Fat grafting, also known as autologous fat transfer or liposculpture, is a surgical procedure that involves restoring lost volume in the face with the patient’s own fat, taken from the abdomen, thighs or other areas. This procedure is effective in treating sunken cheeks, facial lines, acne scars and other areas of lost volume that have developed as a result of aging, sun damage and other conditions.
Unlike fillers and other volume-enhancing treatments, fat grafts are taken from the patient’s own body, and as a result cannot cause an allergic reaction. The fat is naturally accepted by the body. Autologous fat grafts also last longer than synthetic materials.
Fat Grafting Procedure
During the fat grafting procedure, fat is harvested from the donor area by inserting a cannula and suctioning out the fat, similar to liposuction. This is done under local anesthesia to minimize any potential discomfort. The harvested fat is then purified so that only the fat cells are grafted. Once the fat is ready to be placed, it is injected into the targeted area through a cannula until the desired appearance is achieved.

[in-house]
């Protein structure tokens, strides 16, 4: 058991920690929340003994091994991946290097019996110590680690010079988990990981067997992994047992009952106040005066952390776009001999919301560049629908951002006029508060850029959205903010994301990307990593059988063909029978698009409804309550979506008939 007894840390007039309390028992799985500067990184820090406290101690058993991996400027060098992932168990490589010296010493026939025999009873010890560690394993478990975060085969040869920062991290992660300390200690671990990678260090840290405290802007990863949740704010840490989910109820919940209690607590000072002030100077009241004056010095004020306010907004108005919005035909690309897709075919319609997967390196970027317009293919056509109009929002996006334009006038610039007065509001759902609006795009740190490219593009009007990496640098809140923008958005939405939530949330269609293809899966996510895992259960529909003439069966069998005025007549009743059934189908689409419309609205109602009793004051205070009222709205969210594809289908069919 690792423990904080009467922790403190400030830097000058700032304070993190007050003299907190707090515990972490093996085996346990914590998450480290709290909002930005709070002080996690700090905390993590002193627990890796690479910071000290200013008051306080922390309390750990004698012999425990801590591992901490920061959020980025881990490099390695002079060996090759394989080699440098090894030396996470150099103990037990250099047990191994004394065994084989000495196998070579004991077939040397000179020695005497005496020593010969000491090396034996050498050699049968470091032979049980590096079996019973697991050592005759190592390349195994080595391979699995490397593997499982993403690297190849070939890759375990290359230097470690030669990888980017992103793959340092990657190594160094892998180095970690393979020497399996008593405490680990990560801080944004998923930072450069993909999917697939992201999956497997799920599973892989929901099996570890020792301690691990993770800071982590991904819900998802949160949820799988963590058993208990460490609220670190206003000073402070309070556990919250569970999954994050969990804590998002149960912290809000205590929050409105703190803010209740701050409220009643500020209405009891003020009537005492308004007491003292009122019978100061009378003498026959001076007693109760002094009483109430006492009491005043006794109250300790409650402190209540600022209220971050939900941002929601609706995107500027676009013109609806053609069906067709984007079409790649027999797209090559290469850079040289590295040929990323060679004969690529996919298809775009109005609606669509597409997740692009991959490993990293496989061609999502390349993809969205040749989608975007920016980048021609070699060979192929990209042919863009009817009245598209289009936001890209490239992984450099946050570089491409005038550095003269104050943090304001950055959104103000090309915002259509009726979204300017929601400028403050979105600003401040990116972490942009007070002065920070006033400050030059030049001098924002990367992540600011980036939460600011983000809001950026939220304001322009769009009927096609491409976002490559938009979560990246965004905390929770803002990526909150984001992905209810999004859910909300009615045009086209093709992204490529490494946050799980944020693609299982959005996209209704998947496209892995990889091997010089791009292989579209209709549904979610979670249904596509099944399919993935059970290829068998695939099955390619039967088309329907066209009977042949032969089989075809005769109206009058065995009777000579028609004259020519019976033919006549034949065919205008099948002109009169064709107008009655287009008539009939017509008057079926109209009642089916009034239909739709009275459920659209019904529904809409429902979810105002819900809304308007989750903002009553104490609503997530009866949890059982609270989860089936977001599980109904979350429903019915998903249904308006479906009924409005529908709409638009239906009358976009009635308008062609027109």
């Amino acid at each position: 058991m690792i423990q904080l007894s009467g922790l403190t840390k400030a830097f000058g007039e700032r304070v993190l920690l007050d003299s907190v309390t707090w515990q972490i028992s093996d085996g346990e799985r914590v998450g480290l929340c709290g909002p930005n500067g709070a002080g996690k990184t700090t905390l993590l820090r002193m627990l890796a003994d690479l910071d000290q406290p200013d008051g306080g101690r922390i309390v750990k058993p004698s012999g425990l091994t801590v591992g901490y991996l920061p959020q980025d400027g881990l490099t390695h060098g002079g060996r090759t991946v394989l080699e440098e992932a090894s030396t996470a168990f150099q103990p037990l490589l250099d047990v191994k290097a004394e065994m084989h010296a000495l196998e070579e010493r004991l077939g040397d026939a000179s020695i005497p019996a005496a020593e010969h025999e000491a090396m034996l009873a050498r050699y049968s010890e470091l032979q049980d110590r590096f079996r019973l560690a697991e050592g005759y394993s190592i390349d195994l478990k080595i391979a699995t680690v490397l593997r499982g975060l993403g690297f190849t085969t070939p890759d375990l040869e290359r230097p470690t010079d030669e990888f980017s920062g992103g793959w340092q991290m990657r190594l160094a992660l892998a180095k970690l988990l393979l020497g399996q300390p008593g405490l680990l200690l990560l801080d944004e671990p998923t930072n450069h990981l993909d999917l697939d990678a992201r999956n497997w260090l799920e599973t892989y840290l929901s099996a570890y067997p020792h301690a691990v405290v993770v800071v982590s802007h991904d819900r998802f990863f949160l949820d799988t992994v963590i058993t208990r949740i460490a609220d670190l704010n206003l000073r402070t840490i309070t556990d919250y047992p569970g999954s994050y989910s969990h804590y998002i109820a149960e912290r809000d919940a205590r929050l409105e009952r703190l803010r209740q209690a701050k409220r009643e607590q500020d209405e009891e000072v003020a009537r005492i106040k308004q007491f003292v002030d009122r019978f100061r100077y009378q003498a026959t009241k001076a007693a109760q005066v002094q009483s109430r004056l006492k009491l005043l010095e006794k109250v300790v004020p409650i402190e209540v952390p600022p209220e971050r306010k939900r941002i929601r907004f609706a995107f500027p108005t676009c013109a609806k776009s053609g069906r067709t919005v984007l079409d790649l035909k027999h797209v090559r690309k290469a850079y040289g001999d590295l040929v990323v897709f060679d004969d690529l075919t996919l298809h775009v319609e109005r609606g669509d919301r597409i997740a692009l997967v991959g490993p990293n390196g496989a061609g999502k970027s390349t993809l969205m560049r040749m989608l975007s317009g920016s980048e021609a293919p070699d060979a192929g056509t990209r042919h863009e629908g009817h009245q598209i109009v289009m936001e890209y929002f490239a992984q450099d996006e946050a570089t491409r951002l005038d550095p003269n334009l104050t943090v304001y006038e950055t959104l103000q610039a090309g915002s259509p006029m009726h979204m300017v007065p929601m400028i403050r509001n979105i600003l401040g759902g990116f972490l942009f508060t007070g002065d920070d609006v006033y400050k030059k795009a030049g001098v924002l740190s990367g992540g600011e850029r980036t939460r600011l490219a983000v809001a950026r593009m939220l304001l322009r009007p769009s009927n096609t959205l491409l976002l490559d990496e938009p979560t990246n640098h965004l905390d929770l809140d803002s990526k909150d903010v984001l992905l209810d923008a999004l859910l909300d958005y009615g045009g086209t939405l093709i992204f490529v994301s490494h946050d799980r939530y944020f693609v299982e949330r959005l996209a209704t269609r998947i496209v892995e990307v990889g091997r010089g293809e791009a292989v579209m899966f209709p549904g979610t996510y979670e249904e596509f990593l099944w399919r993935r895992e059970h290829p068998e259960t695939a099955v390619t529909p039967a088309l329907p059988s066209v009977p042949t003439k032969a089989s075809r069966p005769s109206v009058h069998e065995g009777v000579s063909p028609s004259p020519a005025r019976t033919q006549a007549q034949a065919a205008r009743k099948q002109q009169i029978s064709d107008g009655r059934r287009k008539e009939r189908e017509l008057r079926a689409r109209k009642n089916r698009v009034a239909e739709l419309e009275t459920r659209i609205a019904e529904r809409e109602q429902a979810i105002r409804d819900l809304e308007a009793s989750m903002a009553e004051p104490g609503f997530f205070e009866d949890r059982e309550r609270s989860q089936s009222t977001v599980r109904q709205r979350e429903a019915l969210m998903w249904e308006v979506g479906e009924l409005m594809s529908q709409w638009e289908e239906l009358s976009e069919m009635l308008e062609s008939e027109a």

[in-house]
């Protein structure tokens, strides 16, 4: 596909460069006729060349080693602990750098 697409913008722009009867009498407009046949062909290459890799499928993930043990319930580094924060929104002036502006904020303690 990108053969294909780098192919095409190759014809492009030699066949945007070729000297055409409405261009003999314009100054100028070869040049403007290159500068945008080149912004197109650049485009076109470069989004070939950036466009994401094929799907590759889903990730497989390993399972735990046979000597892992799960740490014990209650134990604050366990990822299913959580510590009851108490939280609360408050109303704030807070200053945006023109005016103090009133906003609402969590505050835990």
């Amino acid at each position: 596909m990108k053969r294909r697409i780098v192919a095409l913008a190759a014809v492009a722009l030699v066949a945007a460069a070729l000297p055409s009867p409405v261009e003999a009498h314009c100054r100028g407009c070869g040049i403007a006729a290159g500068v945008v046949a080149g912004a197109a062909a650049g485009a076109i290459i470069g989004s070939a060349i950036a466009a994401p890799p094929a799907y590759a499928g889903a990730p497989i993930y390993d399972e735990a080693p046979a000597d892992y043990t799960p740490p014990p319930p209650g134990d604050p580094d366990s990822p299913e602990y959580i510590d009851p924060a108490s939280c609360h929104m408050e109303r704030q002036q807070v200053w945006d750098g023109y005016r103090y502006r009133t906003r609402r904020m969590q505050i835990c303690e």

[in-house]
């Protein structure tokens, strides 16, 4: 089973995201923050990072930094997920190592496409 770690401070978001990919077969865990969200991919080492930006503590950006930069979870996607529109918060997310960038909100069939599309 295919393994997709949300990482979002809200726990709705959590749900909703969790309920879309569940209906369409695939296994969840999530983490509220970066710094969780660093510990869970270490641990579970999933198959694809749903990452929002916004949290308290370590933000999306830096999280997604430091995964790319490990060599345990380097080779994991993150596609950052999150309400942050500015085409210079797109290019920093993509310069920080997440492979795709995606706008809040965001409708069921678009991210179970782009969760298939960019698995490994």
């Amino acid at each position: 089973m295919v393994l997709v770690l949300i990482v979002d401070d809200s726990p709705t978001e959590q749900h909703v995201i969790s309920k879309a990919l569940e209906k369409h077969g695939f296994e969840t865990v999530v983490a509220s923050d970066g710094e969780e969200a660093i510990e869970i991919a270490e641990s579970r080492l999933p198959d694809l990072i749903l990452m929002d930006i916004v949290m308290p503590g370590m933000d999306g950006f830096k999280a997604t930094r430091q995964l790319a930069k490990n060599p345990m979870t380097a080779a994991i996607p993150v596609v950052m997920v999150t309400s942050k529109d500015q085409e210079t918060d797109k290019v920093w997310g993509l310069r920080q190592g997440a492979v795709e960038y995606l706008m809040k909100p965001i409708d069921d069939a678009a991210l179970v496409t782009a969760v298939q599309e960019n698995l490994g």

This procedure is performed on an outpatient basis in your doctor’s office or a surgical facility. Because of the different aspects involved, treatment time can vary significantly depending on each patient’s individual procedure.
Results and Recovery
Patients may experience mild swelling and bruising after the fat grafting procedure, which can be minimized by icing the area. Fat grafts usually last longer than fillers and other volumizing treatments, and are considered safe for most patients since no foreign material is being injected into the body.
Risks of Fat Grafting
While fat grafting is considered safe for most patients, there are certain risks associated with any type of procedure. Some of these risks may include:
- Nerve damage
- Under or overcorrection
These risks can be minimized by choosing an experienced doctor to perform your procedure, and following his/her instructions after surgery.